|43 Beholding Their Faith, July 8, 2018|
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It says that Jesus beheld the faith of those who brought the paralytic on a bed to Him. And of the scribes, it says that He beheld the evil they were pondering within themselves. The force of the Greek is intense. It drives us into the unseen core of the inner man.
Of course, the LORD could see what the paralytic’s friends were doing. Everyone could. Their actions were the expression of the faith that was in their hearts; and it was this faith behind their actions that the LORD saw.
As for the scribes, it says that they were speaking within or even among themselves. That is, either they were thinking and not talking out loud or they were whispering to one another so that no one could hear. But, Jesus could see what was in their hearts, too. And, whereas He saw faith in the hearts of the paralytic and his friends, He saw evil in the hearts of the scribes.
It’s not that they were being pestered against their will by evil thoughts. They were welcoming and embracing them. They were in willful collusion with them, and they were relishing them to the point that they were arrogating to themselves the presumption of judging the LORD who was their God.
Yet, the LORD does not say, why are your hearts so evil? He says, why do you hold within yourselves these evil thoughts in your hearts? Do you see how He distinguishes between their heart and the evil their heart was receiving and copulating with?
Let us note that the paralytic was enslaved to the paralysis of his body against his will. The scribes are enslaved to the paralysis of the evil thoughts willingly.
The paralytic who doesn’t want to be paralyzed is blessed with friends who bring him to the LORD for healing because he wants to be healed. I am inclined to believe that this desire to be healed is the faith the LORD saw in the paralytic and his friends.
But, the scribes paralyzed in their heart because they want to be, do not bring themselves to the LORD for healing. They don’t want to be healed. If they were to want to be healed, that would mean acknowledging that they needed to be healed; and, that would mean acknowledging that they were not just fine the way they are.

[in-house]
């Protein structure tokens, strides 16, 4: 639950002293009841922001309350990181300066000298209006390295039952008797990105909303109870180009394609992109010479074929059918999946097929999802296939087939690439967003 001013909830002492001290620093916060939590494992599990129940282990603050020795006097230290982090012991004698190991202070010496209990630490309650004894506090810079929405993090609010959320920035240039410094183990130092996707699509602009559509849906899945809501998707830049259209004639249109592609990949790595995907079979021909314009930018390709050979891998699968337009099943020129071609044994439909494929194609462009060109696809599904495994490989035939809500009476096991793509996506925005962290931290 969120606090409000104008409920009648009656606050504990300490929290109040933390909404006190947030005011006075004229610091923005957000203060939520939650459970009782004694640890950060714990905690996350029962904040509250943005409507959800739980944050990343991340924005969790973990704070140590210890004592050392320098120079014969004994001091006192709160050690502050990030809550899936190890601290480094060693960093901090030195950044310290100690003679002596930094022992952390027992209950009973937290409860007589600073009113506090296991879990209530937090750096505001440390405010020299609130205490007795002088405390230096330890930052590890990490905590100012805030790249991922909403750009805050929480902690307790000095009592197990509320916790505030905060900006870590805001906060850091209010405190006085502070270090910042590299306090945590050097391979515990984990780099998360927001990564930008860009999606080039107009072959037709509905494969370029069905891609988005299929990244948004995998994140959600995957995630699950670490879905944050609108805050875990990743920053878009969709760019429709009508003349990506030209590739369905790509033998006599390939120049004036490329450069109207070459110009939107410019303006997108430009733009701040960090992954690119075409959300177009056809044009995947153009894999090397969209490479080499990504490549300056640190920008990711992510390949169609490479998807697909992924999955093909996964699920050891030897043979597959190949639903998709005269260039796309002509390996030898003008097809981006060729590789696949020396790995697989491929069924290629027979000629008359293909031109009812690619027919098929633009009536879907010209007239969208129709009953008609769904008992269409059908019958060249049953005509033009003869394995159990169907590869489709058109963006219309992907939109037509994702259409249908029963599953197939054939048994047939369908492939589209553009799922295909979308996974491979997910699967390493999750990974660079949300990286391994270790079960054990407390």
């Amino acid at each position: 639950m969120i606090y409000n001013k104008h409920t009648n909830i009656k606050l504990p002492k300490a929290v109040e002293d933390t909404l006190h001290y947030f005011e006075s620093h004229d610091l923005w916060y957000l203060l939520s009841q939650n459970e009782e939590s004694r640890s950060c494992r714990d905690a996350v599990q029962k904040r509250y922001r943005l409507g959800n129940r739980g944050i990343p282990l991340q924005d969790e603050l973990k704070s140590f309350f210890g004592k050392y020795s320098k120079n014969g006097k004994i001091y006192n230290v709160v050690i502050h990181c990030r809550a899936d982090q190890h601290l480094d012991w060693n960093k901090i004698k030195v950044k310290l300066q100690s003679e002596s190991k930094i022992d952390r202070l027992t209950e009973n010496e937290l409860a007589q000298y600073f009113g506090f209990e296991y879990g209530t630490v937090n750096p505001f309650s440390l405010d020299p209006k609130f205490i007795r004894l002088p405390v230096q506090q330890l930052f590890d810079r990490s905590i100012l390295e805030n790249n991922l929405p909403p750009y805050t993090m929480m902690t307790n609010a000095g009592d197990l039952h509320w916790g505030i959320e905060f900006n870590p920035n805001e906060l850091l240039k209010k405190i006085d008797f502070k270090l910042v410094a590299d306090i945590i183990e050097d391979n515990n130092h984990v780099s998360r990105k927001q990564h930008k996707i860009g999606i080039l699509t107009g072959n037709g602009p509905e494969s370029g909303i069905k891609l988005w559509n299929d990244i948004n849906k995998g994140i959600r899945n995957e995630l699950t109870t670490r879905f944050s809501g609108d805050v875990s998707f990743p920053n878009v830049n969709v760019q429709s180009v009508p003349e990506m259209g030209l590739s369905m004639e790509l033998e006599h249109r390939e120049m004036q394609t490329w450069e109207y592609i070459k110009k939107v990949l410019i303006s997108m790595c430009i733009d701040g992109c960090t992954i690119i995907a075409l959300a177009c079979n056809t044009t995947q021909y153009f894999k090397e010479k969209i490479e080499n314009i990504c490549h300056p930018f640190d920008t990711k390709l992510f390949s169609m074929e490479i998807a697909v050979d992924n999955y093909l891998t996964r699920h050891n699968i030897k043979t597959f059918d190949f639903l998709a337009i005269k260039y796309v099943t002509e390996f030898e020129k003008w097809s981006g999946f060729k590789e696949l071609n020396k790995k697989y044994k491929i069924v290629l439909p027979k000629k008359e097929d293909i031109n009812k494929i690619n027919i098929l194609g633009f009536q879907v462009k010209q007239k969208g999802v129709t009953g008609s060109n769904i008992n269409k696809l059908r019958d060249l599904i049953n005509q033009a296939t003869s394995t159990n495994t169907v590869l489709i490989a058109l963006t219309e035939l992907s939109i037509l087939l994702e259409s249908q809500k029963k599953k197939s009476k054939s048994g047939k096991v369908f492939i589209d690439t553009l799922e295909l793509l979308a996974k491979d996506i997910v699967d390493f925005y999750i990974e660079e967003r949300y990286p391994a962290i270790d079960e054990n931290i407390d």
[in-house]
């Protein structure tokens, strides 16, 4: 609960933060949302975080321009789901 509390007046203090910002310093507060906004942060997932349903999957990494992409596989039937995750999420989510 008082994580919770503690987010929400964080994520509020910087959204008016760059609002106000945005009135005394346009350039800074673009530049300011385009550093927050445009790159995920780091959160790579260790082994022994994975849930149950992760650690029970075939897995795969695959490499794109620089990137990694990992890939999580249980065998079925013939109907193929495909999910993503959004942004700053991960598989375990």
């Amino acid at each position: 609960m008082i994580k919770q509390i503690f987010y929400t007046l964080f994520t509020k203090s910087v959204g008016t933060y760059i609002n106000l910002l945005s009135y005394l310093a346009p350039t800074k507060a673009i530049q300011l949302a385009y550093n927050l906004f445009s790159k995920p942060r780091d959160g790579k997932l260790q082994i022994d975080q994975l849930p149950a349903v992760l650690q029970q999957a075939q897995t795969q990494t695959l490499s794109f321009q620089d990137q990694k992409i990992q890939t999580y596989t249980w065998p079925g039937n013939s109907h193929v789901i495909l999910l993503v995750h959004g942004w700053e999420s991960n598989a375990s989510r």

I see in the LORD’s word to them – “Which is easier to say, ‘Your sins are forgiven,’ or to say ‘rise and walk’? And so, in order that you may know that the Son of Man has power to forgive sins,” followed by His command to the paralytic which, when the paralytic obeys it, heals the paralytic – I see in this word the LORD’s mercy even to these self-righteous scribes. I see Him giving them the opportunity to see their spiritual paralysis and to bring themselves to Him for healing along with the paralytic.
But do we not see these scribes today? Do we not see how hard it is for people to acknowledge that they are paralyzed, that they’re not just fine the way they are, that the law of sin, as St Paul teaches, is embodied in us such that our bodies in many different ways are the concretization, if you will, of the sin of Adam? Or, as St Macarius says: “Sin entering into the soul has become like a member of it and is united with the bodily heart.” (Hom XV.35) Not to acknowledge one’s sin would seem therefore to love one’s paralysis, whether spiritual or bodily, and so to become enslaved to it by one’s own choice: “He who does the wishes of his soul does the wishes of evil, because it is entwined and mingled with the soul.” (Ibid)
These are today’s version of the scribes. They are also the most belligerent and the most intolerant of those who do not embrace the particular “cause”, the particular “human right” they are championing, to the point that they hold evil thoughts in their heart and condemn the LORD’s WORD to those of us paralytics who want to be healed. They are even today’s religious scholars talking amongst themselves, pretending to “listen”, but to whose word? And any word that would come from the WORD of the LORD, that would expose the evil of their word, they would condemn by claiming that it is out of date.